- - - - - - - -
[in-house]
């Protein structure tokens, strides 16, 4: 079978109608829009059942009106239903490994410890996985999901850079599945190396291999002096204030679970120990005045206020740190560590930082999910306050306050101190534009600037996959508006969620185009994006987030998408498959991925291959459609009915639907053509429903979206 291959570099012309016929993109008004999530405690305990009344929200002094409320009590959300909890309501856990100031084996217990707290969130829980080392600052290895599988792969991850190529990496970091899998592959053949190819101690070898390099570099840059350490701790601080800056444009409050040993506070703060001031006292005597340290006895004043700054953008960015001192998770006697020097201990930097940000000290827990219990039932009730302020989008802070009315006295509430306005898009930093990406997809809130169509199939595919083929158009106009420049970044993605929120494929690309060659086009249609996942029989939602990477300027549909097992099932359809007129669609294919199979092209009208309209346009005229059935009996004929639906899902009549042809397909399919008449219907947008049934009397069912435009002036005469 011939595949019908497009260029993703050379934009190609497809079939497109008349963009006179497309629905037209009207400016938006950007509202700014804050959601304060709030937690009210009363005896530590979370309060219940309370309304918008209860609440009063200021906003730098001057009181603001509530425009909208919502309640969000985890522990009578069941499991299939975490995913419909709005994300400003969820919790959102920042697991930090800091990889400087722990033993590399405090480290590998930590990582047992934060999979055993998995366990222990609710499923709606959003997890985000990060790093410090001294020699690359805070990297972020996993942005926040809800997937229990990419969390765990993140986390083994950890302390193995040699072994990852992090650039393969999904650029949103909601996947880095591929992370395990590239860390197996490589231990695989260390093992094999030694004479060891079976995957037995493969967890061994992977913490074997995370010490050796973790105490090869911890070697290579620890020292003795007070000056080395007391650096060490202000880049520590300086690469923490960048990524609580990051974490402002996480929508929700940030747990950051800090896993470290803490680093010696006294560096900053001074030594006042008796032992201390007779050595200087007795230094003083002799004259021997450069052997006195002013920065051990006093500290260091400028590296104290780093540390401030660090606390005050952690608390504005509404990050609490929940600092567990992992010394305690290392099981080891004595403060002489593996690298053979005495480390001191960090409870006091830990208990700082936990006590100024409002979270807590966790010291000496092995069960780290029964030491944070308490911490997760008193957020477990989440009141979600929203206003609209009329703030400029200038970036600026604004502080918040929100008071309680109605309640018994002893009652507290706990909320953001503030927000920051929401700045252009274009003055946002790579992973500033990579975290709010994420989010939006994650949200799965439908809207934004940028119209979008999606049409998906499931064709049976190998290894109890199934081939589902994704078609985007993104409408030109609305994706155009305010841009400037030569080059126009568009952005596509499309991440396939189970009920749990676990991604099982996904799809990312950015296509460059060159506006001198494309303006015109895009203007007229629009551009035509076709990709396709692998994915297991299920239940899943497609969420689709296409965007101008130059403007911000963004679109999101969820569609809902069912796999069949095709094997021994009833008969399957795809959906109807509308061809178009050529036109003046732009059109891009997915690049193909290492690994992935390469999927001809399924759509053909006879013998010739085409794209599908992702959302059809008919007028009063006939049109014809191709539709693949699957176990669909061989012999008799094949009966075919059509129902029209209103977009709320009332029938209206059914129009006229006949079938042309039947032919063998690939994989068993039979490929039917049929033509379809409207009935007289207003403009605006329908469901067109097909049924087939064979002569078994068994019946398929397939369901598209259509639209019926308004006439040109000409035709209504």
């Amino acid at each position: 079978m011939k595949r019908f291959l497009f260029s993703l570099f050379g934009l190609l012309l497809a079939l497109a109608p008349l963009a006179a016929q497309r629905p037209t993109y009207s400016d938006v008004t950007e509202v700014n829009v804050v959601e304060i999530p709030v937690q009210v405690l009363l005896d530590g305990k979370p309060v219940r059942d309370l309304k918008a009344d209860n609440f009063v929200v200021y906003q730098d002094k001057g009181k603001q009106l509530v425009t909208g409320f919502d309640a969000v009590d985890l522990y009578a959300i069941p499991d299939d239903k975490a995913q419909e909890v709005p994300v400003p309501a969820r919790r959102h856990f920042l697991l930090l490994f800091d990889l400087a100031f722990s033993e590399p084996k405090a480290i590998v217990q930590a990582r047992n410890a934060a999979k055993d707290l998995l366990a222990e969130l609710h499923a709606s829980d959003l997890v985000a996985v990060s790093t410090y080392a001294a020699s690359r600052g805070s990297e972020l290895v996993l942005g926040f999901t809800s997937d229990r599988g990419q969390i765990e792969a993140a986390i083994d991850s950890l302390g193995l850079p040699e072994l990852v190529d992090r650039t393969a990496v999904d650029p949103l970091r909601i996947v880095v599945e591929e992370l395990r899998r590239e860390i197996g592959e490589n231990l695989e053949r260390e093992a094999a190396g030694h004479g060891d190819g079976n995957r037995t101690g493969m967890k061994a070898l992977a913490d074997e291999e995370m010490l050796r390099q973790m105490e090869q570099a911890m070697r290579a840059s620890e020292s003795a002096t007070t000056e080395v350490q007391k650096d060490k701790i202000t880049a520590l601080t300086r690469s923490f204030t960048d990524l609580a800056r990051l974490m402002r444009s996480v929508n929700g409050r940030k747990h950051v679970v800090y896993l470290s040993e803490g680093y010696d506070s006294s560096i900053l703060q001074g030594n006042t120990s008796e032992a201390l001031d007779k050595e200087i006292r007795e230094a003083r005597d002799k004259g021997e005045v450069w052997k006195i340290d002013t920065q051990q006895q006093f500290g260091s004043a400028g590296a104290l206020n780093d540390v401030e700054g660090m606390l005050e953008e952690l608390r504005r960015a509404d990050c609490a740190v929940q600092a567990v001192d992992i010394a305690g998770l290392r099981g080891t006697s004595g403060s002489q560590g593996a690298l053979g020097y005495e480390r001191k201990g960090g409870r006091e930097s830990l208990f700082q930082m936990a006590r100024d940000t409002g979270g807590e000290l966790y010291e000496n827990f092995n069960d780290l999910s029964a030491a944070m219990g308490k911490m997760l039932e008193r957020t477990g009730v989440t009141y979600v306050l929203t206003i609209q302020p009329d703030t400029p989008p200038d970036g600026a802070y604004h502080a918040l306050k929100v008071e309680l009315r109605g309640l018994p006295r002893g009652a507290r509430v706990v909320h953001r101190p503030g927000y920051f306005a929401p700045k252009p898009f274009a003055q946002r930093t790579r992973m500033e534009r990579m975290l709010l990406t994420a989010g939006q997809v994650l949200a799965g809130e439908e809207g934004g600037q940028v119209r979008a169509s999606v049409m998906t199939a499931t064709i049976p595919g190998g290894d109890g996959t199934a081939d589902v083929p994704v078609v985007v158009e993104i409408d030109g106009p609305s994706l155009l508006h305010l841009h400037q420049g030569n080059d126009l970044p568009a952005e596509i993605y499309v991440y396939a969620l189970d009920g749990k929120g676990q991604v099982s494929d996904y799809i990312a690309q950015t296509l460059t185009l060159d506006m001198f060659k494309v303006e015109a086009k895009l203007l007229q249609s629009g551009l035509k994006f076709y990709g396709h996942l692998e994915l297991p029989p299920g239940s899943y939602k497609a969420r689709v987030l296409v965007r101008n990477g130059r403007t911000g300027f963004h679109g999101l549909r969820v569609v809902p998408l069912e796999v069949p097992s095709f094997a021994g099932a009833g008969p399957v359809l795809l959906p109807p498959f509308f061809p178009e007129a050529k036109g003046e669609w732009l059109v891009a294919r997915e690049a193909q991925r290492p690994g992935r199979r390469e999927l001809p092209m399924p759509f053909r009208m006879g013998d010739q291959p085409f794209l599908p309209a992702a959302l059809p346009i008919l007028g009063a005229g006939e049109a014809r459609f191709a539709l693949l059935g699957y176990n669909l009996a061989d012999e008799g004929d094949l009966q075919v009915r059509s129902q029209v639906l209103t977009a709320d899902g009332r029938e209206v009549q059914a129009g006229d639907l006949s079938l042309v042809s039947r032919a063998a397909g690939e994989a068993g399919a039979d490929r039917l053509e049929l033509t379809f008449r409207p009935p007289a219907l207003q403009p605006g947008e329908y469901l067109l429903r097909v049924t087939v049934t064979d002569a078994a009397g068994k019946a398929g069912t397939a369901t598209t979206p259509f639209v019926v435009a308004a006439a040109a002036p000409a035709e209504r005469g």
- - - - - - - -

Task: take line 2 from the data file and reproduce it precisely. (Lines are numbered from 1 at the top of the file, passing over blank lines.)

């Protein structure tokens, strides 16, 4: 079978109608829009059942009106239903490994410890996985999901850079599945190396291999002096204030679970120990005045206020740190560590930082999910306050306050101190534009600037996959508006969620185009994006987030998408498959991925291959459609009915639907053509429903979206 291959570099012309016929993109008004999530405690305990009344929200002094409320009590959300909890309501856990100031084996217990707290969130829980080392600052290895599988792969991850190529990496970091899998592959053949190819101690070898390099570099840059350490701790601080800056444009409050040993506070703060001031006292005597340290006895004043700054953008960015001192998770006697020097201990930097940000000290827990219990039932009730302020989008802070009315006295509430306005898009930093990406997809809130169509199939595919083929158009106009420049970044993605929120494929690309060659086009249609996942029989939602990477300027549909097992099932359809007129669609294919199979092209009208309209346009005229059935009996004929639906899902009549042809397909399919008449219907947008049934009397069912435009002036005469 011939595949019908497009260029993703050379934009190609497809079939497109008349963009006179497309629905037209009207400016938006950007509202700014804050959601304060709030937690009210009363005896530590979370309060219940309370309304918008209860609440009063200021906003730098001057009181603001509530425009909208919502309640969000985890522990009578069941499991299939975490995913419909709005994300400003969820919790959102920042697991930090800091990889400087722990033993590399405090480290590998930590990582047992934060999979055993998995366990222990609710499923709606959003997890985000990060790093410090001294020699690359805070990297972020996993942005926040809800997937229990990419969390765990993140986390083994950890302390193995040699072994990852992090650039393969999904650029949103909601996947880095591929992370395990590239860390197996490589231990695989260390093992094999030694004479060891079976995957037995493969967890061994992977913490074997995370010490050796973790105490090869911890070697290579620890020292003795007070000056080395007391650096060490202000880049520590300086690469923490960048990524609580990051974490402002996480929508929700940030747990950051800090896993470290803490680093010696006294560096900053001074030594006042008796032992201390007779050595200087007795230094003083002799004259021997450069052997006195002013920065051990006093500290260091400028590296104290780093540390401030660090606390005050952690608390504005509404990050609490929940600092567990992992010394305690290392099981080891004595403060002489593996690298053979005495480390001191960090409870006091830990208990700082936990006590100024409002979270807590966790010291000496092995069960780290029964030491944070308490911490997760008193957020477990989440009141979600929203206003609209009329703030400029200038970036600026604004502080918040929100008071309680109605309640018994002893009652507290706990909320953001503030927000920051929401700045252009274009003055946002790579992973500033990579975290709010994420989010939006994650949200799965439908809207934004940028119209979008999606049409998906499931064709049976190998290894109890199934081939589902994704078609985007993104409408030109609305994706155009305010841009400037030569080059126009568009952005596509499309991440396939189970009920749990676990991604099982996904799809990312950015296509460059060159506006001198494309303006015109895009203007007229629009551009035509076709990709396709692998994915297991299920239940899943497609969420689709296409965007101008130059403007911000963004679109999101969820569609809902069912796999069949095709094997021994009833008969399957795809959906109807509308061809178009050529036109003046732009059109891009997915690049193909290492690994992935390469999927001809399924759509053909006879013998010739085409794209599908992702959302059809008919007028009063006939049109014809191709539709693949699957176990669909061989012999008799094949009966075919059509129902029209209103977009709320009332029938209206059914129009006229006949079938042309039947032919063998690939994989068993039979490929039917049929033509379809409207009935007289207003403009605006329908469901067109097909049924087939064979002569078994068994019946398929397939369901598209259509639209019926308004006439040109000409035709209504």